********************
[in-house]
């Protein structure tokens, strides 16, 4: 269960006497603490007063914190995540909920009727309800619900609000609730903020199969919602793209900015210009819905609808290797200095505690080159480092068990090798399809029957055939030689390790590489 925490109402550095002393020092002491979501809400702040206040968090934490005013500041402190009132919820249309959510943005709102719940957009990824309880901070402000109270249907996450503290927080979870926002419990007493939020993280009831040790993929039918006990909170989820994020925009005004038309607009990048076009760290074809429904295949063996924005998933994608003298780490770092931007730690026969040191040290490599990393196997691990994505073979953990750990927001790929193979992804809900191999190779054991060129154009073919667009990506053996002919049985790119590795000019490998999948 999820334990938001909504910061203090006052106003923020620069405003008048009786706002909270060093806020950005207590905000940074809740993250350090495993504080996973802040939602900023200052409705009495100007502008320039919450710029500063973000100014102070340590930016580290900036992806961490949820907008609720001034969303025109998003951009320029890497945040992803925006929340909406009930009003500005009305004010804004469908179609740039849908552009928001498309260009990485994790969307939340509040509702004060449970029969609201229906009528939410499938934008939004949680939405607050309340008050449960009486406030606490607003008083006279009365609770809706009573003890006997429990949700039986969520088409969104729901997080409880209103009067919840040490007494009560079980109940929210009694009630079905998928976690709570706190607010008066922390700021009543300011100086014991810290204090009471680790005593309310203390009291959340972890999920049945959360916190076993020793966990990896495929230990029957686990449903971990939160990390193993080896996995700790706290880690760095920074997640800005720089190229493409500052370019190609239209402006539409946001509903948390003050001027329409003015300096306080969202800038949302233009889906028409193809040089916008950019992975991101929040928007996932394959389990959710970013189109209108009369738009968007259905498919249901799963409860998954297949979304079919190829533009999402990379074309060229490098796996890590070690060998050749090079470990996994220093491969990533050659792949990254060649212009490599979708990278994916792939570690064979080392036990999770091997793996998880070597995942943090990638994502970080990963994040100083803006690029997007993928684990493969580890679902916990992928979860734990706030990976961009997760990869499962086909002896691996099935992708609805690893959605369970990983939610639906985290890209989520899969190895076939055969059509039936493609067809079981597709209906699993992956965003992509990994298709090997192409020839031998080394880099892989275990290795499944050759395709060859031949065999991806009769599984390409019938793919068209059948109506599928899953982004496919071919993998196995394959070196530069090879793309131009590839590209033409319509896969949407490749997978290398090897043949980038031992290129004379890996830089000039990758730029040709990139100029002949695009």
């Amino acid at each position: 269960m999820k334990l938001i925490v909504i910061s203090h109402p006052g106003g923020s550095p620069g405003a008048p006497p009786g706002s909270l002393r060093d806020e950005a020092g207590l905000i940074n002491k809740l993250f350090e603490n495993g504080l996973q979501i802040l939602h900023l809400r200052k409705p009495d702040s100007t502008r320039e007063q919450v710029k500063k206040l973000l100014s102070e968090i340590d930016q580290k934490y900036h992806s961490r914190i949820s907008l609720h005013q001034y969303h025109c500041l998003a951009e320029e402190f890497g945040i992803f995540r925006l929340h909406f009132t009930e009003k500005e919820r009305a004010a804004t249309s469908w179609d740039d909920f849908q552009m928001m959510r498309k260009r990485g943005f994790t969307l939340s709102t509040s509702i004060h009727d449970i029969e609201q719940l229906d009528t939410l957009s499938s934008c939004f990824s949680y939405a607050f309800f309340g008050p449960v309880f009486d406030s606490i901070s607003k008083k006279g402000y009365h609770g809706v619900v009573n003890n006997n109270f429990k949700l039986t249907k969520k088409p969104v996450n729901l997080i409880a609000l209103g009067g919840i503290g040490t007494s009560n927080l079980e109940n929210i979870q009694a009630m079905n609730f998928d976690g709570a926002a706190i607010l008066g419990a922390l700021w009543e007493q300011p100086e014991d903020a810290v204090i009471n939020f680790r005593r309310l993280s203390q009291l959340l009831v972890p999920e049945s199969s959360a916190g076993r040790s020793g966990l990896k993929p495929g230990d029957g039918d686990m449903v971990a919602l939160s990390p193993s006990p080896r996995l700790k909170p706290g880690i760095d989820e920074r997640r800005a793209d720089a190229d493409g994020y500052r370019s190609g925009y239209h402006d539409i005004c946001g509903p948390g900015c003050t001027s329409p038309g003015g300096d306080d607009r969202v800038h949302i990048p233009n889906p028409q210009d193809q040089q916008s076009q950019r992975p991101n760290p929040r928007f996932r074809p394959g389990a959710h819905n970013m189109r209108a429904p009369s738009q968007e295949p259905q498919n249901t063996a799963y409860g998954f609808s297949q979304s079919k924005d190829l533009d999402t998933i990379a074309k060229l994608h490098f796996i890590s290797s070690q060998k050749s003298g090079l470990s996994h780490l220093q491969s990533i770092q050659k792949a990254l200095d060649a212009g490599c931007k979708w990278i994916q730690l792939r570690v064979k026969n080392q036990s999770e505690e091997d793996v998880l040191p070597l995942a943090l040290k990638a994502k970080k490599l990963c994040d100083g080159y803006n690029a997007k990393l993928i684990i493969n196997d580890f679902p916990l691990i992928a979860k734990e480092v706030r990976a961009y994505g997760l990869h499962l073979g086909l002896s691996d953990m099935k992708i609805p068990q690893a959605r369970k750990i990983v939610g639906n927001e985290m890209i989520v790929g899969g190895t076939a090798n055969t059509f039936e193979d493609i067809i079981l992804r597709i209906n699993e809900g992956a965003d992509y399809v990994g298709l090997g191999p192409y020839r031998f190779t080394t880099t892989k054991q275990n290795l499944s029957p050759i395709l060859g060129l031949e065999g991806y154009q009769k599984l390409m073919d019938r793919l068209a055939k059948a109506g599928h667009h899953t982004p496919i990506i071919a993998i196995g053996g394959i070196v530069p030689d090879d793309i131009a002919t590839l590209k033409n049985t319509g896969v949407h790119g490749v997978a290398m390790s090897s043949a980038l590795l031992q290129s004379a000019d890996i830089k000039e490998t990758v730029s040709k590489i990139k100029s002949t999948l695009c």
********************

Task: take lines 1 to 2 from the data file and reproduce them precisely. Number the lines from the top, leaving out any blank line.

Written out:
[in-house]
């Protein structure tokens, strides 16, 4: 269960006497603490007063914190995540909920009727309800619900609000609730903020199969919602793209900015210009819905609808290797200095505690080159480092068990090798399809029957055939030689390790590489 925490109402550095002393020092002491979501809400702040206040968090934490005013500041402190009132919820249309959510943005709102719940957009990824309880901070402000109270249907996450503290927080979870926002419990007493939020993280009831040790993929039918006990909170989820994020925009005004038309607009990048076009760290074809429904295949063996924005998933994608003298780490770092931007730690026969040191040290490599990393196997691990994505073979953990750990927001790929193979992804809900191999190779054991060129154009073919667009990506053996002919049985790119590795000019490998999948 999820334990938001909504910061203090006052106003923020620069405003008048009786706002909270060093806020950005207590905000940074809740993250350090495993504080996973802040939602900023200052409705009495100007502008320039919450710029500063973000100014102070340590930016580290900036992806961490949820907008609720001034969303025109998003951009320029890497945040992803925006929340909406009930009003500005009305004010804004469908179609740039849908552009928001498309260009990485994790969307939340509040509702004060449970029969609201229906009528939410499938934008939004949680939405607050309340008050449960009486406030606490607003008083006279009365609770809706009573003890006997429990949700039986969520088409969104729901997080409880209103009067919840040490007494009560079980109940929210009694009630079905998928976690709570706190607010008066922390700021009543300011100086014991810290204090009471680790005593309310203390009291959340972890999920049945959360916190076993020793966990990896495929230990029957686990449903971990939160990390193993080896996995700790706290880690760095920074997640800005720089190229493409500052370019190609239209402006539409946001509903948390003050001027329409003015300096306080969202800038949302233009889906028409193809040089916008950019992975991101929040928007996932394959389990959710970013189109209108009369738009968007259905498919249901799963409860998954297949979304079919190829533009999402990379074309060229490098796996890590070690060998050749090079470990996994220093491969990533050659792949990254060649212009490599979708990278994916792939570690064979080392036990999770091997793996998880070597995942943090990638994502970080990963994040100083803006690029997007993928684990493969580890679902916990992928979860734990706030990976961009997760990869499962086909002896691996099935992708609805690893959605369970990983939610639906985290890209989520899969190895076939055969059509039936493609067809079981597709209906699993992956965003992509990994298709090997192409020839031998080394880099892989275990290795499944050759395709060859031949065999991806009769599984390409019938793919068209059948109506599928899953982004496919071919993998196995394959070196530069090879793309131009590839590209033409319509896969949407490749997978290398090897043949980038031992290129004379890996830089000039990758730029040709990139100029002949695009």